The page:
What Are the Most Common Dyslexia Problems?
Dyslexia is a learning disability that typically impairs a person's ability to read and comprehend what he is reading. A person with this learning disability may also struggle with writing and spelling. In some cases, he may even have difficulty recalling what he has heard and understanding it fully. It is important to note, however, that these problems are not an indication of the affected person's intelligence. An individual can have a high level of intelligence but still have this type of learning disability.
The most common types of dyslexia problems involve reading. For example, a person with this condition may struggle while learning to read, fail to progress past a fourth-grade reading level, and even see letters and numbers backward or reversed, rather than as they are really positioned. As a result of his reading difficulties, a person with this condition could also have problems comprehending what he reads, which means even if he successfully reads an entire passage, he may not understand the content.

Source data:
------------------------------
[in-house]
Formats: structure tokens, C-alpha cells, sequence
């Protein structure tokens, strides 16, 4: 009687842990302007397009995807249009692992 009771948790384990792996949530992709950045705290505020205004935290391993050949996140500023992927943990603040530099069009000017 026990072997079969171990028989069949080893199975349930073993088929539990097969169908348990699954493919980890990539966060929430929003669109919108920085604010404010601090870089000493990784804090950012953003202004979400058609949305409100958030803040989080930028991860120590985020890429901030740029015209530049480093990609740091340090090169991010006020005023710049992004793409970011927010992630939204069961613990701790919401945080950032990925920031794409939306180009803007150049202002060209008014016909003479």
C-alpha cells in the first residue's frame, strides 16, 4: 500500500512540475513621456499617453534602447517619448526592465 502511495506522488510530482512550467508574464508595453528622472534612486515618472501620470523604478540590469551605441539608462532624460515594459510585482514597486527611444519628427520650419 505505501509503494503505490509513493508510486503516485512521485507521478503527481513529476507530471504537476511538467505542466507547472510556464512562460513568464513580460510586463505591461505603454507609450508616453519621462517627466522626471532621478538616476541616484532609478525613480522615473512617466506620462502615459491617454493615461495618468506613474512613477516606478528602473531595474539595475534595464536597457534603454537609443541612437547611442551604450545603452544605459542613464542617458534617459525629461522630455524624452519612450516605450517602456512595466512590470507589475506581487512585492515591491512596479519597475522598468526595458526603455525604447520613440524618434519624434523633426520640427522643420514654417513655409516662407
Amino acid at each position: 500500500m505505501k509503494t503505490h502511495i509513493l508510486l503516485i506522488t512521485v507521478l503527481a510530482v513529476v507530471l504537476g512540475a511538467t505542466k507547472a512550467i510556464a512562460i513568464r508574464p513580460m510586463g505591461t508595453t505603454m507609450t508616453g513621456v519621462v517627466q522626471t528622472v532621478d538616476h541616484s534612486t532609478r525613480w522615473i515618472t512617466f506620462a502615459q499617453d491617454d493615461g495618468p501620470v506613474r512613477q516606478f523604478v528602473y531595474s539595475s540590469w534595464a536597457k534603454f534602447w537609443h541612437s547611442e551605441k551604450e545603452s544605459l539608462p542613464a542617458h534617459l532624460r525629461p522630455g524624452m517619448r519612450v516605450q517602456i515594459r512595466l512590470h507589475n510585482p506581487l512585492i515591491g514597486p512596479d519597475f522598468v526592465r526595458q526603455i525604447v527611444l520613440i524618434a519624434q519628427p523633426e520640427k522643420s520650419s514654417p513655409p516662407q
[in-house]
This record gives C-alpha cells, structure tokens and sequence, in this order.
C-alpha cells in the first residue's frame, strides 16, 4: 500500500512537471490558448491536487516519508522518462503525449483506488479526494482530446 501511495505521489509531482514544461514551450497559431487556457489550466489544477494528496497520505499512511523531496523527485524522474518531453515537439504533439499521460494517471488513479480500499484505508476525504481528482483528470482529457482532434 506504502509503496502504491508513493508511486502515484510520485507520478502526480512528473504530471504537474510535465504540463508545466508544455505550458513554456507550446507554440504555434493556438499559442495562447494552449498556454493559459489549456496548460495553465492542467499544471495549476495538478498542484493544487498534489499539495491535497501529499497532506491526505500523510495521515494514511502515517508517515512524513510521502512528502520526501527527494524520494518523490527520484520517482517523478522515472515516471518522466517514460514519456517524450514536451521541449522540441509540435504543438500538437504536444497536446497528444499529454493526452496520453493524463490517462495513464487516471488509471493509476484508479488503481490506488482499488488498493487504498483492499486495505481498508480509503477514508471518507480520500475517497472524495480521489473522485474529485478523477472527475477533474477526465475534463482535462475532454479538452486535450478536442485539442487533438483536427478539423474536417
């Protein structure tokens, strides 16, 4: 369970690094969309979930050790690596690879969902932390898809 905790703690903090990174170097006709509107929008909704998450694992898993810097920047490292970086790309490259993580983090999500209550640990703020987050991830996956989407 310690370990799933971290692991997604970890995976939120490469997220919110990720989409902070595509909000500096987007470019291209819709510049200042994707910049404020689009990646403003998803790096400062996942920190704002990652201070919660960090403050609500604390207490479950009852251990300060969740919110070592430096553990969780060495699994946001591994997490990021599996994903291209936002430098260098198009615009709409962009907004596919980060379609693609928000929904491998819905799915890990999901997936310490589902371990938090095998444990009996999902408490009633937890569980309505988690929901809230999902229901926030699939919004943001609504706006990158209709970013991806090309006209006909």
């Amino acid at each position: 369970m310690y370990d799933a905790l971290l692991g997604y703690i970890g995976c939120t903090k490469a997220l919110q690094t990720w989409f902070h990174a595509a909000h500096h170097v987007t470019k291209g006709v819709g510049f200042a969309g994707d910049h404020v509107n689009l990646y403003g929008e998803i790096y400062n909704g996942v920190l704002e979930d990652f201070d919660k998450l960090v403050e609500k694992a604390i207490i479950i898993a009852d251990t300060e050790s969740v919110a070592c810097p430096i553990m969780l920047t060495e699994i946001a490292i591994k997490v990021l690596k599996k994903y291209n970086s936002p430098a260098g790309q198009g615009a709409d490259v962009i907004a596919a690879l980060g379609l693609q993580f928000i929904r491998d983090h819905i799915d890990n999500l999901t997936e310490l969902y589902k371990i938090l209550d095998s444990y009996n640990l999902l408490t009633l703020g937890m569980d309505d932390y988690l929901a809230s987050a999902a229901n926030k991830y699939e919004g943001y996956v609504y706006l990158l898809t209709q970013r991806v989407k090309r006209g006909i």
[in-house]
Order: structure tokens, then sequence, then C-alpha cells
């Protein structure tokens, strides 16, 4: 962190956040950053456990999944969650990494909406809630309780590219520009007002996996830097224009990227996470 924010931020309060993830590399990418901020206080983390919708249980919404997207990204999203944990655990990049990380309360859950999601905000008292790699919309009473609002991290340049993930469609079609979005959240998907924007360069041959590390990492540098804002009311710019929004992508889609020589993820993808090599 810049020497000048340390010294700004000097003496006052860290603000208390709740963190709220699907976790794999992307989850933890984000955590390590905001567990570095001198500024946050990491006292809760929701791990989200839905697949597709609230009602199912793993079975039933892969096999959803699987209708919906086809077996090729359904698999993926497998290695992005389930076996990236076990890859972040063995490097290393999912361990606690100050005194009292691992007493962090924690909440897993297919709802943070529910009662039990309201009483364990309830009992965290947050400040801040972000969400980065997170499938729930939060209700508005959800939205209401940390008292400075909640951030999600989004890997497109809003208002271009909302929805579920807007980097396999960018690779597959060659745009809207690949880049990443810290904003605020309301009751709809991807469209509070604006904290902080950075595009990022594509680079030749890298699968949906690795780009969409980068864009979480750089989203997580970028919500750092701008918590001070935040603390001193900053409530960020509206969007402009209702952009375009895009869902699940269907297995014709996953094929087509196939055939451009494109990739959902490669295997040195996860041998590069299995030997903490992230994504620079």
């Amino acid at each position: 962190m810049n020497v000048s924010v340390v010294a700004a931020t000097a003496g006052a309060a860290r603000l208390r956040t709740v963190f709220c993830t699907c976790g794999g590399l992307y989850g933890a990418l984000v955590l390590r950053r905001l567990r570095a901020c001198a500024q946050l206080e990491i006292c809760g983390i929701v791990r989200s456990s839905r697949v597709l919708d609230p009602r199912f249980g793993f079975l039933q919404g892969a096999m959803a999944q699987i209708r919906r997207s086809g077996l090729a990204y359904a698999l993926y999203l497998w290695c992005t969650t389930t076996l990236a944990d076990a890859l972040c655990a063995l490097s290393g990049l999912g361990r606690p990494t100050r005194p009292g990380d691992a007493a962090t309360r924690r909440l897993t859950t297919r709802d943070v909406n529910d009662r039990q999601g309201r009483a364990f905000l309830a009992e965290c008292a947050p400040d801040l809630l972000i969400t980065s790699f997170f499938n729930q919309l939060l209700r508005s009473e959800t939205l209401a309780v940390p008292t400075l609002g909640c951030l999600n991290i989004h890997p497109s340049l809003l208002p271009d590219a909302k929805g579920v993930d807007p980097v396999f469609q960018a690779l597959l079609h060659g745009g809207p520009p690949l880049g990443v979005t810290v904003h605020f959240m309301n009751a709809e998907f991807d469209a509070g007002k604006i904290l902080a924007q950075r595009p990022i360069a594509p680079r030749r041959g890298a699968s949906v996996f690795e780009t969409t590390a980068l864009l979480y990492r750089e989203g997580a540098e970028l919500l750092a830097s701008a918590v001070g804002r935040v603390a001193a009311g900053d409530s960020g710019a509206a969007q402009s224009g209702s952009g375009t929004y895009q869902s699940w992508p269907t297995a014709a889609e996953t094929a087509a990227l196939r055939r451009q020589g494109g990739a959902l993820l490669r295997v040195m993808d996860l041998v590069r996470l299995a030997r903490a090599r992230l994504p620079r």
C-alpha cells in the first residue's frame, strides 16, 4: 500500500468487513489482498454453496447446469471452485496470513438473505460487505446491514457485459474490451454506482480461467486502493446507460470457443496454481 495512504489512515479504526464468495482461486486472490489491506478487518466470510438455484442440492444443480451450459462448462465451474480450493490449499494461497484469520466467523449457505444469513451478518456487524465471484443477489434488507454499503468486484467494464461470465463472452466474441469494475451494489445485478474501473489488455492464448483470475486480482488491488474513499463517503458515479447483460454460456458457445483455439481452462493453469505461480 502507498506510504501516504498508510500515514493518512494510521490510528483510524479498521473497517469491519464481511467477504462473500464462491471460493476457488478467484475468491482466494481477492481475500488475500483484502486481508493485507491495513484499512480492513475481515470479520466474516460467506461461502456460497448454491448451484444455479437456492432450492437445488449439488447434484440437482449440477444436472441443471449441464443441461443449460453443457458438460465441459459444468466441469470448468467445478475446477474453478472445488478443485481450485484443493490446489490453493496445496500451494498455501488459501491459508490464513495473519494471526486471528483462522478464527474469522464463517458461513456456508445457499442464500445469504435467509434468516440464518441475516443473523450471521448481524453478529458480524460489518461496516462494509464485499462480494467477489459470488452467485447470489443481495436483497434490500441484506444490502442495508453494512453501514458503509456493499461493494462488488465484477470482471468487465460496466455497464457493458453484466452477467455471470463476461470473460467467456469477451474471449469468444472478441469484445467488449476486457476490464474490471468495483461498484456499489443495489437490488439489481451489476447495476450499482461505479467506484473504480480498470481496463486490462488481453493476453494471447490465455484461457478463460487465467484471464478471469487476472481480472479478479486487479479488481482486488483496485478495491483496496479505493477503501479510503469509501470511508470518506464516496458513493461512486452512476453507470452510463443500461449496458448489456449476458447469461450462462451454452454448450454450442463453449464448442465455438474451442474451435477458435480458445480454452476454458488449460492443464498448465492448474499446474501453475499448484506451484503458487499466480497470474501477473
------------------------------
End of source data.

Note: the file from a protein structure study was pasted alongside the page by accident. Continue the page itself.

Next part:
Other problems related to this condition also include those that involve spelling and writing. A person with this learning disability may frequently misspell even common words that most people recognize on sight and forget to include vowels in spelling attempts. He might even misspell words that he copies from a book or chalkboard. In some cases, people with this learning disorder are able to memorize words for a short period but then forget how they are spelled very soon after a spelling test is over. When they write, their problems with spelling are often evident, as they may have signs of multiple erasures on their pages.
Writing difficulties are also among the most common dyslexia problems. A person with this learning disability may know what he wants to say but find it difficult to translate his thoughts into words on paper. When he writes, he might omit important sentences in his paragraphs, which makes it difficult to make sense of his writing. He may also leave important words out of his sentences. These problems can be evident even when the affected person is copying sentences rather than writing from his own thoughts.
Some people with this type of learning disability can also develop auditory dyslexia problems. For instance, a person with dyslexia may hear verbal commands but have trouble processing them if more than one command is given at a time. In some cases, his listening comprehension may seem affected as well.
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